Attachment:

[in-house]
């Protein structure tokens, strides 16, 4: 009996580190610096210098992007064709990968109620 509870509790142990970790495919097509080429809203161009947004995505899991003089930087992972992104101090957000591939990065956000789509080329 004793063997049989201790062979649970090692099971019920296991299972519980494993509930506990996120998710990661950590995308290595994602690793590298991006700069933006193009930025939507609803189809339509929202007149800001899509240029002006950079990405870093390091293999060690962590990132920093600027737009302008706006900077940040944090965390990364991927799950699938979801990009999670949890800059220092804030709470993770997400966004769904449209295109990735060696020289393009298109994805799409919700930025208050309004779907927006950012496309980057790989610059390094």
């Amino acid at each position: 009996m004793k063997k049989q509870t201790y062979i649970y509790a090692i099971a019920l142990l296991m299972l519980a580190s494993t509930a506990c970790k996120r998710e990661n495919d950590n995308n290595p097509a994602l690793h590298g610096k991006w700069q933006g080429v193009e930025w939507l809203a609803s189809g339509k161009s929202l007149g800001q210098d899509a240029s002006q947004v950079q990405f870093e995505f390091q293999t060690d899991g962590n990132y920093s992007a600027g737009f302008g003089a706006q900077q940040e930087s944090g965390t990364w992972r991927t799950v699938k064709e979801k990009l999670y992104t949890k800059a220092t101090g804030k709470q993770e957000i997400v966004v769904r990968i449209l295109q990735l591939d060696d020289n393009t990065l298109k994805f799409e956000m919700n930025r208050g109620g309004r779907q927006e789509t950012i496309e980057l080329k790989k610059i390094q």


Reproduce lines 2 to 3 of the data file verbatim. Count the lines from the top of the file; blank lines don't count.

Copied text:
């Protein structure tokens, strides 16, 4: 009996580190610096210098992007064709990968109620 509870509790142990970790495919097509080429809203161009947004995505899991003089930087992972992104101090957000591939990065956000789509080329 004793063997049989201790062979649970090692099971019920296991299972519980494993509930506990996120998710990661950590995308290595994602690793590298991006700069933006193009930025939507609803189809339509929202007149800001899509240029002006950079990405870093390091293999060690962590990132920093600027737009302008706006900077940040944090965390990364991927799950699938979801990009999670949890800059220092804030709470993770997400966004769904449209295109990735060696020289393009298109994805799409919700930025208050309004779907927006950012496309980057790989610059390094």
């Amino acid at each position: 009996m004793k063997k049989q509870t201790y062979i649970y509790a090692i099971a019920l142990l296991m299972l519980a580190s494993t509930a506990c970790k996120r998710e990661n495919d950590n995308n290595p097509a994602l690793h590298g610096k991006w700069q933006g080429v193009e930025w939507l809203a609803s189809g339509k161009s929202l007149g800001q210098d899509a240029s002006q947004v950079q990405f870093e995505f390091q293999t060690d899991g962590n990132y920093s992007a600027g737009f302008g003089a706006q900077q940040e930087s944090g965390t990364w992972r991927t799950v699938k064709e979801k990009l999670y992104t949890k800059a220092t101090g804030k709470q993770e957000i997400v966004v769904r990968i449209l295109q990735l591939d060696d020289n393009t990065l298109k994805f799409e956000m919700n930025r208050g109620g309004r779907q927006e789509t950012i496309e980057l080329k790989k610059i390094q």